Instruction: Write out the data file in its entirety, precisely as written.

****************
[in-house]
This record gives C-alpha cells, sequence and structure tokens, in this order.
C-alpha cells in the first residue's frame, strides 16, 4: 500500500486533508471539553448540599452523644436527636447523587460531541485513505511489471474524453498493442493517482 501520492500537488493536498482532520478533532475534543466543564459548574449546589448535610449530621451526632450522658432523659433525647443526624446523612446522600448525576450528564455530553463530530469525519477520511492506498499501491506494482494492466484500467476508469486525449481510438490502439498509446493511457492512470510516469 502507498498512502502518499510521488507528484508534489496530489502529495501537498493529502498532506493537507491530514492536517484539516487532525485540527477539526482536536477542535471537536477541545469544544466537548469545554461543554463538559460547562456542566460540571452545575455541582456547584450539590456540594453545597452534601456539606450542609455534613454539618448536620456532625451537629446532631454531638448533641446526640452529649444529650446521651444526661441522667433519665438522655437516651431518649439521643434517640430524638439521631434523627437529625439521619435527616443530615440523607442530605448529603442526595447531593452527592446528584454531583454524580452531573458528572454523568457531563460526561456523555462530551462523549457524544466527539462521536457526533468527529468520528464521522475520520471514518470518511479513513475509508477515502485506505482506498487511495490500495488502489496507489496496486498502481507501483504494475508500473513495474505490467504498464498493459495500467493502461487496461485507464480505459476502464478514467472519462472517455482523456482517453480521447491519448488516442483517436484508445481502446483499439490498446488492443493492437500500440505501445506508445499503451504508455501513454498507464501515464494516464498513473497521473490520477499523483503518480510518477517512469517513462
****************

[in-house]
This record gives C-alpha cells, sequence and structure tokens, in this order.
C-alpha cells in the first residue's frame, strides 16, 4: 500500500486533508471539553448540599452523644436527636447523587460531541485513505511489471474524453498493442493517482 501520492500537488493536498482532520478533532475534543466543564459548574449546589448535610449530621451526632450522658432523659433525647443526624446523612446522600448525576450528564455530553463530530469525519477520511492506498499501491506494482494492466484500467476508469486525449481510438490502439498509446493511457492512470510516469 502507498498512502502518499510521488507528484508534489496530489502529495501537498493529502498532506493537507491530514492536517484539516487532525485540527477539526482536536477542535471537536477541545469544544466537548469545554461543554463538559460547562456542566460540571452545575455541582456547584450539590456540594453545597452534601456539606450542609455534613454539618448536620456532625451537629446532631454531638448533641446526640452529649444529650446521651444526661441522667433519665438522655437516651431518649439521643434517640430524638439521631434523627437529625439521619435527616443530615440523607442530605448529603442526595447531593452527592446528584454531583454524580452531573458528572454523568457531563460526561456523555462530551462523549457524544466527539462521536457526533468527529468520528464521522475520520471514518470518511479513513475509508477515502485506505482506498487511495490500495488502489496507489496496486498502481507501483504494475508500473513495474505490467504498464498493459495500467493502461487496461485507464480505459476502464478514467472519462472517455482523456482517453480521447491519448488516442483517436484508445481502446483499439490498446488492443493492437500500440505501445506508445499503451504508455501513454498507464501515464494516464498513473497521473490520477499523483503518480510518477517512469517513462